Will Pipelines Pump Controversy into the Federal NDP Leadership Race?

A touchy subject for some means candidates must plan carefully, say observers.

By Jeremy J. Nuttall 3 Mar 2017 |

Jeremy J. Nuttall is The Tyee’s reader-funded Parliament Hill reporter in Ottawa. Find his previous stories here.

The debate over pipelines has been touted to be a big issue as federal New Democrats prepare to choose a new leader. With three candidates having officially entered the race so far, stances on pipelines may well be varied — and controversial.

Political observers who spoke with The Tyee are split on how much pipelines will play into the race, however.

Pipelines have long been an issue that creates friction among progressives in Canada. In general, environmentalists oppose pipeline projects, while others, particularly in unionized trades, say they provide well-paid jobs for the working class.

University of Toronto political science professor Nelson Wiseman said the topic was so touchy during the 2015 federal election that current NDP leader Tom Mulcair “spoke on both sides of the issue.”

Little has changed since then, according to Wiseman. “The NDP are quite divided on it, as it was on the Leap Manifesto,” he said. “This is part of that in a way.”

The ultra-progressive Leap Manifesto was introduced at the party’s convention last April and argues that no new energy infrastructure should be built that would “lock” Canada into resource dependency.

Alberta Federation of Labour president and former federal NDP candidate in Edmonton Gil McGowan decried the document, saying it was written by “downtown Toronto Dilettantes.”

The divide in the party is compounded by provincial concerns, Wiseman added.

Alberta is the only NDP government in Canada and can’t afford to appear hostile to the oil industry, which is a major employer in the province.

Meanwhile, according to Wiseman, the 2013 election in British Columbia was the NDP’s to win until a reversal on the provincial party’s stance on pipelines.

The divide means some candidates will likely come out arguing a balance needs to be found between pipelines and the environment, which isn’t an easy stance to take, he said.

“Go back and look at what Mulcair did and said,” Wiseman suggested. “I think you’re going to get an imitation of that by some of the candidates for the NDP leadership.”

During the 2015 federal campaign, the NDP plan was to leave the tarsands open and bring in a cap-and-trade emissions plan while toughening environmental regulations on new projects.

Some charged the plan wasn’t clear, while others rejected it for not outright calling for a pipeline moratorium.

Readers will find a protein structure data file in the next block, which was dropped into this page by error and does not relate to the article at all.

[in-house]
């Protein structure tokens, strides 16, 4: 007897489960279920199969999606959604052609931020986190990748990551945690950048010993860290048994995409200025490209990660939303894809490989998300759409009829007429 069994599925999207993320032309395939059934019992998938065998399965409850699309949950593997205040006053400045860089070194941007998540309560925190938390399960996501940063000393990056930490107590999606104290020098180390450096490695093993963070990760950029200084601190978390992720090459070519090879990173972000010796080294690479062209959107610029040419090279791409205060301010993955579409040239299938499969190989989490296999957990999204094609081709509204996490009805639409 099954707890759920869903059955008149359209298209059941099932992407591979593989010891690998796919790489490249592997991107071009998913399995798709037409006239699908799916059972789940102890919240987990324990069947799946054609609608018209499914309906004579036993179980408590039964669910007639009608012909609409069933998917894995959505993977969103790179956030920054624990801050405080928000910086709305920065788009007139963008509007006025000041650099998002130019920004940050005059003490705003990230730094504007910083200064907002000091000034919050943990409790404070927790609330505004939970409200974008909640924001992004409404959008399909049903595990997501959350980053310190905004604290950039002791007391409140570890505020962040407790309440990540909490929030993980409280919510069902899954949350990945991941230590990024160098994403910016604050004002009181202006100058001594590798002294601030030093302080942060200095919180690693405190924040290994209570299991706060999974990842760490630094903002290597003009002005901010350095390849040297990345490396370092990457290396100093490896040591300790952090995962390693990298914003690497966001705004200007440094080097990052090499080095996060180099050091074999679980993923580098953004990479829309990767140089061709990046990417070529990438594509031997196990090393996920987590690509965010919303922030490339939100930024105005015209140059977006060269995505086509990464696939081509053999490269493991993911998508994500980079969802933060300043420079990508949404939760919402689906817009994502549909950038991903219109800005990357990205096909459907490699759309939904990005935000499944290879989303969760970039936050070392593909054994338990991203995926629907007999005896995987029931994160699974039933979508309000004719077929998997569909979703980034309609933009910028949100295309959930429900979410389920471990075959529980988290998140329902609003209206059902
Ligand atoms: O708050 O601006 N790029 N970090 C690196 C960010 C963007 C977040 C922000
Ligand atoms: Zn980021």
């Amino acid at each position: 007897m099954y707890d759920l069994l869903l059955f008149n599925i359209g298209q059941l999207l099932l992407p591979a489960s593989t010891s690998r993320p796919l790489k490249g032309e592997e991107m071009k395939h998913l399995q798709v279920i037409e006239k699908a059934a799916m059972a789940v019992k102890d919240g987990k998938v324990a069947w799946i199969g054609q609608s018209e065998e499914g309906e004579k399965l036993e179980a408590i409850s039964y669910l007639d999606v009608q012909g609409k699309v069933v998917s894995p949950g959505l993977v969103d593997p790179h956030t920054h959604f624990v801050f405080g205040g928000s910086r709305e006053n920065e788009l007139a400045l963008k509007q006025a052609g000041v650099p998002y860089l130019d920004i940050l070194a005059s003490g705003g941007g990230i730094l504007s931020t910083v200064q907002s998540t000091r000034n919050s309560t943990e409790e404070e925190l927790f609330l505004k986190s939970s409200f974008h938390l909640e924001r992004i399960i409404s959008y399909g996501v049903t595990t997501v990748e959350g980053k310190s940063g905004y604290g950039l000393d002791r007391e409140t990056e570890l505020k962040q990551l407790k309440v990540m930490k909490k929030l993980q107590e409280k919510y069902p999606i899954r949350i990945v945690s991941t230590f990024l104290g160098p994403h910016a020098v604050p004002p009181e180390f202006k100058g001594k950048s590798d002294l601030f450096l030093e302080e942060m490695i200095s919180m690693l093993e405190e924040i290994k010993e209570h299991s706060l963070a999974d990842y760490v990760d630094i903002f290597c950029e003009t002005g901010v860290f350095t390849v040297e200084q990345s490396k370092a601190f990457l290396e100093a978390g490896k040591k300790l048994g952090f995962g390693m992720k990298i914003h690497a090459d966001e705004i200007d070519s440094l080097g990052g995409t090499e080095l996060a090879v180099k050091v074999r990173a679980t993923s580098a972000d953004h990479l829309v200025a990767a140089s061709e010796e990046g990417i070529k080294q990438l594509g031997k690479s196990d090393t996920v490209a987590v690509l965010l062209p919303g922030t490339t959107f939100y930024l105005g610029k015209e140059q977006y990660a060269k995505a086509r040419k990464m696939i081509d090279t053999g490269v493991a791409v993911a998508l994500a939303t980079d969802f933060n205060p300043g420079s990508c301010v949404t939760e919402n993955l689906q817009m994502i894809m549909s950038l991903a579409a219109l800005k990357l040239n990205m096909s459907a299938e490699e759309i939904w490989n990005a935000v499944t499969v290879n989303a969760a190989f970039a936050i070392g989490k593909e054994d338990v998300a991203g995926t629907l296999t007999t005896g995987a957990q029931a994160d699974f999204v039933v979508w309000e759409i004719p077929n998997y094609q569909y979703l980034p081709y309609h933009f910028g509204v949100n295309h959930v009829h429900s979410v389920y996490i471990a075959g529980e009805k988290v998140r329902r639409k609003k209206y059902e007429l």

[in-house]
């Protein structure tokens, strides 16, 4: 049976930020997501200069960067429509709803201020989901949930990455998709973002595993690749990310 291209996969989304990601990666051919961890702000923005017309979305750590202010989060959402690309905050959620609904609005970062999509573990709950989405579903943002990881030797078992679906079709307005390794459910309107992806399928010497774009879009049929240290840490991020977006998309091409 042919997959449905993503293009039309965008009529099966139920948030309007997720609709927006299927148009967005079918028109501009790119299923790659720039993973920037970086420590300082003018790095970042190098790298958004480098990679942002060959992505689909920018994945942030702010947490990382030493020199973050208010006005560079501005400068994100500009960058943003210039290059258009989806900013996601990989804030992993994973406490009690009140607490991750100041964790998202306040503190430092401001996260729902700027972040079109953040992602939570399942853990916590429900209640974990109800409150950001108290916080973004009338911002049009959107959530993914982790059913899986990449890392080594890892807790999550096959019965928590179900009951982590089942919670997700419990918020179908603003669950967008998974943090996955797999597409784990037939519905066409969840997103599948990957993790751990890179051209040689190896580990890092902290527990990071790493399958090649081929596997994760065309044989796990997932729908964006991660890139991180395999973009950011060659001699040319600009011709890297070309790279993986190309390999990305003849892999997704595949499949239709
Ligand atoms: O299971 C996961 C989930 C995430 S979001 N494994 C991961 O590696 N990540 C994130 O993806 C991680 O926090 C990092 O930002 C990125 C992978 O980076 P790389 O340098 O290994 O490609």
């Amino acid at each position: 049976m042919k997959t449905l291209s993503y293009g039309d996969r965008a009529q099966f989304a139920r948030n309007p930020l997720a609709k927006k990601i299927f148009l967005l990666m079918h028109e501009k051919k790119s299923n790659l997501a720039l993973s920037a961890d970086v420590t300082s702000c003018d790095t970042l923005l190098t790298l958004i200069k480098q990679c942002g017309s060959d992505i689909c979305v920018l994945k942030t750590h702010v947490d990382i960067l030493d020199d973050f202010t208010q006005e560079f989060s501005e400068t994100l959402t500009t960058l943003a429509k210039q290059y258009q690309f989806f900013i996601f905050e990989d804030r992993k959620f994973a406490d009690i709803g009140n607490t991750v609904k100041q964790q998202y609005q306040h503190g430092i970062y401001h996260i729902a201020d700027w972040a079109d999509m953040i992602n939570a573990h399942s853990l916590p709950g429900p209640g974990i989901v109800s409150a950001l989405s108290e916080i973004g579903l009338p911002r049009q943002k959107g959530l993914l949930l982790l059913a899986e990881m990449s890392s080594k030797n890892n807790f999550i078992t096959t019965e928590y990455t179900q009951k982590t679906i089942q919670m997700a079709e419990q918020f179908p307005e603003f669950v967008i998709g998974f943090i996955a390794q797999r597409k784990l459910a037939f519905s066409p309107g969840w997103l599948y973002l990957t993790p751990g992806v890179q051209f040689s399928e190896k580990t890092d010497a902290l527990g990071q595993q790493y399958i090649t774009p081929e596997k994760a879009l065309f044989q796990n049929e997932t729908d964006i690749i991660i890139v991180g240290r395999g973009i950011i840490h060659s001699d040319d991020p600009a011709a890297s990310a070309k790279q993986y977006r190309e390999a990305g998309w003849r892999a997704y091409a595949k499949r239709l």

But another political observer said he doesn’t see pipelines being an issue that will gain traction during the leadership race at all.

University of British Columbia political science professor Michael Byers said the party supports the current pipeline policy and he expects it will continue to do so.

“I don’t think there’s going to be any significant disagreement between the candidates,” Byers said.

He said the Alberta NDP membership, where much pipeline support is concentrated, is a minority of the total across Canada — and won’t be much of a factor in the race.

But “enemies of the party” could try to make an issue out of pipelines in an effort to create an internal wedge during the 2019 election, he said.

“I don’t expect it to feature prominently,” he said. “Except as an issue that is raised by opponents of the party seeking to cause fractures.”

But Peter Julian told The Tyee he takes a solid stance against pipelines and said he expects it to be contentious during the campaign, yielding some healthy debate.

Julian told The Tyee last week he doesn’t think there can be a balance.

“There are some that say putting the pipelines through in some way will help the transition to clean energy,” he said. “I can’t agree with that.”

Part of Julian’s riding is in Burnaby, a part of Metro Vancouver poised to be affected by any pipeline debate. Prime Minister Justin Trudeau recently approved an expansion of the controversial Trans Mountain pipeline, which ends in Burrard Inlet. There, oil products will be loaded aboard tankers for export.

In 2007, a pipeline breach coated a neighbourhood in Burnaby with oil. Julian said he fears 150 workers at a refinery there will lose their jobs in favour of shipping more oil overseas for processing.

Meanwhile, during his leadership announcement Ontario MP Charlie Angus told a crowd at the Horseshoe Tavern in Toronto that Canada needs to phase out fossil fuels, but didn’t say he was explicitly opposed to building new pipelines.

Quebec MP Guy Caron’s office told The Tyee it would let Caron’s stance on pipelines be known in the future, but he went on the record as being opposed to the Energy East pipeline project earlier this week.

Caron told iPolitics the environmental and economic case for the pipeline does not exist.

He said the process to approve that pipeline was “broken” by the previous Conservative government.  [Tyee]

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